The Journey of a Lifetime: Part 2!

Episode 26: Anna Twinney with Reach Out To Horses, Part 2

May 22, 2018

Welcome Back to Anna Twinney for part 2! Anna gives us a little window into what she is doing now and why her work is right for anyone who is ready to be open to learning more about themselves and how they interact with the world. Find Anna at www.reachouttohorses.com. We loved spending time with her and we know you will too.

 

Click above or here to be taken to Part 2 of the Podcast!

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Teaching your Horse to Tie

Horsemanship Network

Read through Anna’s latest article shared on the Horsemanship Network!

Being tied doesn’t come naturally to horses, but it’s an essential skill for them to learn.

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There are many situations in which it’s important for your horse to tie well. It could be for the vet or farrier, at a show or event, or perhaps while you are grooming and tacking up. While it may seem simple enough, your horse may have quite a different perspective.

As prey animals, horses have a strong inborn desire to flee in the face of perceived danger. When a horse is tied, he can’t respond in this way. For the uninitiated or fearful horse, this can set off alarm bells and send him into a state of frantic panic, particularly if there is no breaking point or release in sight.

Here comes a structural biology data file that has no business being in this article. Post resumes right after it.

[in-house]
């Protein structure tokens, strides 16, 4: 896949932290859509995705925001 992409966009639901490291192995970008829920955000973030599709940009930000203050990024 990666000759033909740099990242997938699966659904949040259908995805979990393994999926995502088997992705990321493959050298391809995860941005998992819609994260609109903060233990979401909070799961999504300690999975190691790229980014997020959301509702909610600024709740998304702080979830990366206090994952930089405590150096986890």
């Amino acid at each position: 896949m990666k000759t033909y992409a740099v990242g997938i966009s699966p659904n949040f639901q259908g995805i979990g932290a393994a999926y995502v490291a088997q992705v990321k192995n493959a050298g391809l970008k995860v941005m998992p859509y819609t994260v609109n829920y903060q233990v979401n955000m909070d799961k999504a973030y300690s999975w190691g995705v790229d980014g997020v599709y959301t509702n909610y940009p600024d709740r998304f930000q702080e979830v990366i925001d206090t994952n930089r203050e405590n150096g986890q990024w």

It is also important to recognize that horses are innately “into pressure” beings and – by their very nature – they lean into the point of pressure. This leads a horse to lean into you when you press on his flank, rump or other part of his body; or to raise his head high when asked to follow the feel of the lead rope.

Without any support, or formal trust-based training, it is unlikely a horse will automatically take to being tied. While some horses may learn fairly easily to accept being tied, others may have had experiences where they’ve broken their halters, hitching posts or worse, and have subsequently developed a phobia to tying. The good news is that no matter what his age, any horse can be taught what is expected of him if you use a kind and patient manner.

Set your horse up for success

There are number of things you can teach and practice with your horse to help prepare him for being able to tie well. By taking the time to do this work and approaching the task in an open, empathetic and supportive manner, you can create powerful and lasting results while avoiding mistakes or gaps in training that will require fixing later.

Pressure and release

One key to training your horse to tie well is teaching him to yield to pressure in situations that are stress-free, before introducing him to stressful scenarios. The first rule is to never attempt to tie without first exploring your horse’s knowledge of pressure and release.

  • Neck stretches and yields following the feel of the line
  • Light touch head drops
  • Forward and back rocking horse steps
  • Altering gait and speed while leading

As the exercises build on one another, make sure to create times for your horse to feel somewhat restricted while being given a chance to find a way out using collaborative communication.</p

Desensitization exercises

Once your horse fully understands how to get himself out of trouble by coming forward towards the pressure, it is time to introduce him to some surprises. It’s easy to teach him to tie when everything is calm, but you would be remiss if you didn’t prepare him for the unexpected, and provide him with appropriate coping skills for those stressful or startling moments.

  • Desensitize to scary objects and items
  • Desensitize to startling and unusual sounds